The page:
Subject: I have found a CD that I think you would enjoy
|Corigliano, Plitmann, Buffalo Philharmonic Orchestra|
Corigliano: Mr. Tambourine Man; Seven Poems of Bob Dylan; Three Hallucinations
World Premiere Recording
Listen to Samples
World Premiere Recording
To borrow from Monty Python. "and now for something complete
Steven I. Ramm | Phila, PA USA | 10/18/2008
(3 out of 5 stars)
"If you haven't read the information before, the major part of this CD (and it's featured composition) is a series of seven of Bob Dylan's lyrics (here called "poems", though Dylan never meant them as such) set to a musical score by composer Corigliano, who - surprisingly - says he never heard sung before. (Yeesh, is there ANYONE in the world who has NEVER heard ANYONE sing "Blowin' in The Wind"?? Really??)
In addition to "BitW" there are other popular Dylan compositions ("Mr. Tambourine Man", "All Along The Watchtower") as well as less familiar ones ("Clothes Line", "Chimes of Freedom").
The concept is interesting, that's for sure. I did like the composer's musical settings, but had a hard time with the vocals sung by "Amplified Soprano", Hila Plitmann. In fact, I had to refer to the lyric booklet a few times to even guess which song she was singing. I'll admit I'm not a big fan of sopranos, and I listen mostly to folk, jazz and EARLY pop music, as well as film scores, but I wanted to give this album a chance. It lost my attention after one playing and I can't see playing this piece often.
The last third of the disc (15 minutes worth) was based on the composers score for the film "Alterted States" and I found this much more interesting, and will certainly return to those tracks again.
Certainly Naxos low retail price makes this a CD you can try and not break the bank. Amazon has "samples" of the tracks to hear so you can get the idea as to whether this is something you want to hear more of. And I'm certainly glad that Naxos recorded these pieces - as they have done with many "overlooked" classical compositions. It should be documents and I'm sure Dylan completists will want this in their collection.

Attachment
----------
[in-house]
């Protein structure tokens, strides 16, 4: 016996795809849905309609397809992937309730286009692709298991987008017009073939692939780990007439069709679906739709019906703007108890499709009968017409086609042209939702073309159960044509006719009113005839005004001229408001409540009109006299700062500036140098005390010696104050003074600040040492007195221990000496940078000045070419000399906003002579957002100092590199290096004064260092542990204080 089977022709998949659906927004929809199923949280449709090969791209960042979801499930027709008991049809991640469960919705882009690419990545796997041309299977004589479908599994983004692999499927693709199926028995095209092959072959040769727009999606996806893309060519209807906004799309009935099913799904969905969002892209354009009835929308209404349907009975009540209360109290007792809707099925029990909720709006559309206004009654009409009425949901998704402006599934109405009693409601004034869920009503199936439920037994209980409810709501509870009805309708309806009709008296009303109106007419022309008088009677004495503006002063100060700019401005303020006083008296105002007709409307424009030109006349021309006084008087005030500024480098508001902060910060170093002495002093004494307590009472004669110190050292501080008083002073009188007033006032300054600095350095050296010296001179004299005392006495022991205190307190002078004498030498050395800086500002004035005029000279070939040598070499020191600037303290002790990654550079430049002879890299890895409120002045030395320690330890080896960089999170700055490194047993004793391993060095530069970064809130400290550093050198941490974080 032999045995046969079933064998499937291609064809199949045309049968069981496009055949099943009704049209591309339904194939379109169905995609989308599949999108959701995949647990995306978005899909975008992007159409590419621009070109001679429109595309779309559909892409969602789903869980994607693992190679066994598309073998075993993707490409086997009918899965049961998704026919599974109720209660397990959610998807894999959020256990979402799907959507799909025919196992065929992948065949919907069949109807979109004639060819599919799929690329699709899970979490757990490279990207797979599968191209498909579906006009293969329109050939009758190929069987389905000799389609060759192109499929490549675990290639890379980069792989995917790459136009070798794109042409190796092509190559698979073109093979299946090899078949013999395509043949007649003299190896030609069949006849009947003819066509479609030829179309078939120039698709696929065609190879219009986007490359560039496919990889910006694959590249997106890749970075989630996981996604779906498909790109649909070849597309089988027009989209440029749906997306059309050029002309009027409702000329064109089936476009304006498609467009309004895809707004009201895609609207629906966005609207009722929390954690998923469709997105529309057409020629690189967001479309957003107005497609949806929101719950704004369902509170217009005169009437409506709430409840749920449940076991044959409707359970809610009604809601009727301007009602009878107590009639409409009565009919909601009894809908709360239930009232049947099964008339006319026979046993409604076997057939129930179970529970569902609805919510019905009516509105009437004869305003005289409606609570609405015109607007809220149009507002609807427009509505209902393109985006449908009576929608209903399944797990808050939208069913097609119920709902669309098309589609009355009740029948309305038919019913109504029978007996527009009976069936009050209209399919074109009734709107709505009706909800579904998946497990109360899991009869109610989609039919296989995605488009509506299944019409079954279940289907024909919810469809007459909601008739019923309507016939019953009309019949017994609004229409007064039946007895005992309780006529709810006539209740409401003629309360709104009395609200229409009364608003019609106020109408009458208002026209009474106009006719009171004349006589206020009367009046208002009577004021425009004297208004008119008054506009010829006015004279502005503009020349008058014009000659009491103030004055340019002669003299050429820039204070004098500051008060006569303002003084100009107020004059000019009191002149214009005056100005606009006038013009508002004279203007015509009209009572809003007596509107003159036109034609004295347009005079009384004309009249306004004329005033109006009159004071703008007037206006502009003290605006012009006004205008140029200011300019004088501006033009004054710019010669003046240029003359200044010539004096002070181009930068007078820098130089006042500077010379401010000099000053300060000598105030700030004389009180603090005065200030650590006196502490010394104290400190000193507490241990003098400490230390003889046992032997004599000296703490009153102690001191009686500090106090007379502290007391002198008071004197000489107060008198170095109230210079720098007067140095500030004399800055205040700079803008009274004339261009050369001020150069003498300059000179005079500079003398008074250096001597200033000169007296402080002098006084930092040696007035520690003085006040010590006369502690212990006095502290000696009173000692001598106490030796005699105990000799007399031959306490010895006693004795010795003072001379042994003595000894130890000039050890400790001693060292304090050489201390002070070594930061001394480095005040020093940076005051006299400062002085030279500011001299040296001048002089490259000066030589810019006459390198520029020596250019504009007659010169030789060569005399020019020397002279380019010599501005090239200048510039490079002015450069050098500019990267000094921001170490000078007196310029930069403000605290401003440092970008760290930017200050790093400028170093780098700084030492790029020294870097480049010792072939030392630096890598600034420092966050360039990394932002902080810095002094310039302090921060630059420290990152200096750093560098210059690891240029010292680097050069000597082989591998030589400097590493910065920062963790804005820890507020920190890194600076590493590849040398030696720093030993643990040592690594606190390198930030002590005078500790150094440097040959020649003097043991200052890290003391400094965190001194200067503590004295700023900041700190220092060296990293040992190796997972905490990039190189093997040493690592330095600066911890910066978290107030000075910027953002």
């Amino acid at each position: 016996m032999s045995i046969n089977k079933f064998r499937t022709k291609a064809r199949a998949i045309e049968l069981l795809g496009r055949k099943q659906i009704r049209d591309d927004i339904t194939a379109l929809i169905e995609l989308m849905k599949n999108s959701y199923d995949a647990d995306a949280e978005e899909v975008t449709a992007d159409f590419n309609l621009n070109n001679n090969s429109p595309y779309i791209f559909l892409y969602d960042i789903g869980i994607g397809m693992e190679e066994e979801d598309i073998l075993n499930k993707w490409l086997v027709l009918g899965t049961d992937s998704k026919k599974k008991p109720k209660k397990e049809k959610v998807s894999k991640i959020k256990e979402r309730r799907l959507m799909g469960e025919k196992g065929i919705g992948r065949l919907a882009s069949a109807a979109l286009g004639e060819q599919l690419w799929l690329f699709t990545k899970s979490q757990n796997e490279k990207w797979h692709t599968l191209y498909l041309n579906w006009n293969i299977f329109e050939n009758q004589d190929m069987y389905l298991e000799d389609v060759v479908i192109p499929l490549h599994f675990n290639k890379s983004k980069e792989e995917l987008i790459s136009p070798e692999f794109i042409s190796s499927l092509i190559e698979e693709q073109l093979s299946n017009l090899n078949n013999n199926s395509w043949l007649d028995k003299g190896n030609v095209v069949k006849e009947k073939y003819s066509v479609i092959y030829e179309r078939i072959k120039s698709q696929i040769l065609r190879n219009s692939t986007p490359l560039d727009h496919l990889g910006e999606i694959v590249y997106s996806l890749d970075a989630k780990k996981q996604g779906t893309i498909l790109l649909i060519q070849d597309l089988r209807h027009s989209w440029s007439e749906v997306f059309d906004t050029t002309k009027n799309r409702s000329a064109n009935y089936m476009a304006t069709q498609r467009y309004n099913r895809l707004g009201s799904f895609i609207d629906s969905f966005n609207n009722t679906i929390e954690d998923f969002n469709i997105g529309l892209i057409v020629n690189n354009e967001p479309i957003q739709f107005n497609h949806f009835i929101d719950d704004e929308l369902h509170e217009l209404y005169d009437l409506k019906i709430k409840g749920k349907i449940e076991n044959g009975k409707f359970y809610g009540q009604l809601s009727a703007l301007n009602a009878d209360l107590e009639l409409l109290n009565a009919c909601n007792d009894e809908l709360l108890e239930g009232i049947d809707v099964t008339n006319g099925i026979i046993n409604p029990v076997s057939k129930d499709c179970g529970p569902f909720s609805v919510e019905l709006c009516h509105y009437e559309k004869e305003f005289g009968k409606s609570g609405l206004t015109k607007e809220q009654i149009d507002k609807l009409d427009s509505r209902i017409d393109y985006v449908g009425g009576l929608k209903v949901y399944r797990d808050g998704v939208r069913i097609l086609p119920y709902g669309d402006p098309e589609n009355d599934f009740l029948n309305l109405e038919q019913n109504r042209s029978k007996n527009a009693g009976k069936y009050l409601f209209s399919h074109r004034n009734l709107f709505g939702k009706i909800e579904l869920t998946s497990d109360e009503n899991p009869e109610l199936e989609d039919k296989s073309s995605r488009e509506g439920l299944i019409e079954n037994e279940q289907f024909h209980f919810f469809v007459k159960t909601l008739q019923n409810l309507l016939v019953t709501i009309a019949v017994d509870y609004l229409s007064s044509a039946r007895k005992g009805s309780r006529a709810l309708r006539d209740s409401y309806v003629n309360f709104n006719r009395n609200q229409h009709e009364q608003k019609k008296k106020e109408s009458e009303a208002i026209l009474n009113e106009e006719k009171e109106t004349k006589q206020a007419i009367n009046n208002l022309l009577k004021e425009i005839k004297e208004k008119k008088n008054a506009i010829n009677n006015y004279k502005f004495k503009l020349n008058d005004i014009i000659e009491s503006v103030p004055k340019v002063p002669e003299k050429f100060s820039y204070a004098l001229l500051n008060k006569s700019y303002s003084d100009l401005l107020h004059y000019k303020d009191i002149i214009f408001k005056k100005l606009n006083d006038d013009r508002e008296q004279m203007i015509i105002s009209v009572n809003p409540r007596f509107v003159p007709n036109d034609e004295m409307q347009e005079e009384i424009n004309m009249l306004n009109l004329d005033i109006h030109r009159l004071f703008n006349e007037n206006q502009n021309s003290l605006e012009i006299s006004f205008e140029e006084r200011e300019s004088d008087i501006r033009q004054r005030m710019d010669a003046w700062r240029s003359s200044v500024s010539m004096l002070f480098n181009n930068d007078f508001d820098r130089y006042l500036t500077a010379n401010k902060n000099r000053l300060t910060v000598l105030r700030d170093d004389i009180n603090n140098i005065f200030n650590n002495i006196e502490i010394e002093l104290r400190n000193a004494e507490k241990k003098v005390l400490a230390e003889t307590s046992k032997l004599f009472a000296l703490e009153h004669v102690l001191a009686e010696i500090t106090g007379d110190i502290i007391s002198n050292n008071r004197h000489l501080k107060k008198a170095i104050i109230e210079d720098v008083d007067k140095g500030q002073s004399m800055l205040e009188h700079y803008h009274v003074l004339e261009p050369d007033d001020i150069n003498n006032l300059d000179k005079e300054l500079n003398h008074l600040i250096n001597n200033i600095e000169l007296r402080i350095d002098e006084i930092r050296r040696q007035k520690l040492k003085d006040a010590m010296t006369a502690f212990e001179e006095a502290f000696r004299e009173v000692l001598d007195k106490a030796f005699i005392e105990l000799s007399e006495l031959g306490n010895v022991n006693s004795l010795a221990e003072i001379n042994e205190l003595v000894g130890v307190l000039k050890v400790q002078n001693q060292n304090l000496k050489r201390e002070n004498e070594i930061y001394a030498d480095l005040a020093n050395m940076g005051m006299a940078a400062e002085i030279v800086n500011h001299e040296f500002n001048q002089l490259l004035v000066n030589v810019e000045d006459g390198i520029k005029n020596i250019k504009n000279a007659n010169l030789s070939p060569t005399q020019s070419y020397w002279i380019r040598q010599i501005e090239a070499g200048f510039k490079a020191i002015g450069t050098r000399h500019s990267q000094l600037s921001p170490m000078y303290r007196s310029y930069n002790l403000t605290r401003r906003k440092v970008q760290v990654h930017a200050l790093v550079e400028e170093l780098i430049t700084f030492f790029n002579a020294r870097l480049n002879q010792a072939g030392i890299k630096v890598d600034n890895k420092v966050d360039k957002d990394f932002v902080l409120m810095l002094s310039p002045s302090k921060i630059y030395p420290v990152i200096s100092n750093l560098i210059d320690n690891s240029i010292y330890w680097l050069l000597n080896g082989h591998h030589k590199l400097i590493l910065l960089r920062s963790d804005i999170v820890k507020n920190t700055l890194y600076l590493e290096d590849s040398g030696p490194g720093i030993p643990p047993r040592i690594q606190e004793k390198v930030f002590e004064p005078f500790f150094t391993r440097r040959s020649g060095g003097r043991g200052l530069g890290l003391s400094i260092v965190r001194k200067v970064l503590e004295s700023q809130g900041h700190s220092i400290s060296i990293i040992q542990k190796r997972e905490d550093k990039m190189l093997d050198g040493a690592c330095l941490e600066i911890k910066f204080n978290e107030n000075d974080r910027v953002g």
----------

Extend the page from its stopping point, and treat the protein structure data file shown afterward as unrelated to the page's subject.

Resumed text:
A Delicious Box of Ear Candy
Dr. Debra Jan Bibel | Oakland, CA USA | 10/01/2008
(5 out of 5 stars)
"Scoring poetry has had a long tradition, whether for art songs in classical music or for religious rites. Each poem challenges the classical composer to create music to reflect themes and specific phrases, producing a series of miniatures often of great variety. The American poems of Walt Whitman, for instance, were scored by John Adams, Howard Hanson, and Vaughan Williams, and those of Emily Dickinson were the focus of works by Aaron Copland and John Adams. The songs of the young Bob Dylan still have great appeal because of their poetry, besides the social and political commentary, and with this album they are elevated to high art in the hands of John Corigliano, who states that he was not familiar with the songs (hard to believe as he was age 30 in 1968) and reached his compositions solely through the written lyrics. Of course, the listener MUST forget about Dylan's original tunes, though strongly etched in the mind; something composers of Whitman et al. poetry need not be concerned. The result is a short series of wonderfully interesting music, full of orchestral color and mood and here nicely performed by soprano Hila Plitmann and the Buffalo Philharmonic. The second set of music are three religious "hallucinations"...wonderful title!....that also demonstrate the excellent orchestral abilities of Corigliano, who deserves more public attention beyond his popular Red Violin. Throw in Naxos budget pricing and you have a most splendid purchase. Buy it for your kids and enjoy their reactions!"
It should have been AMY !
Gordon L. Wilson | Fountain Hills, AZ, USA | 04/06/2009
(4 out of 5 stars)
"I've heard most of these pieces performed previously, live at the Cabrillo Festival in Santa Cruz, CA. There, Amy Burton, a soprano who regularly appears with the Metropolitan Opera, was the featured vocalist on Corigliano's TAMBOURINE MAN. I liked Amy's voice and interpretation much better than the woman on this recording. This woman seems much too percussive, overly dramatic, and quite pushy with her tone; almost as if she was singing a Torchy, Blues song down in New Orleans. Amy,on the other hand, is much more musical, tender, and seductive. I guess it boils down to ones likes or dislikes. In any event, I have no problem whatsoever with the instrumental portions of this recording. I really like the music of America's Dean of Composers, John Corigliano. I would recommend this CD to anyone who cares for Serious Contemporaneous Classical music, especially that of Mr. Corigliano. Gordon Wilson, Ariz."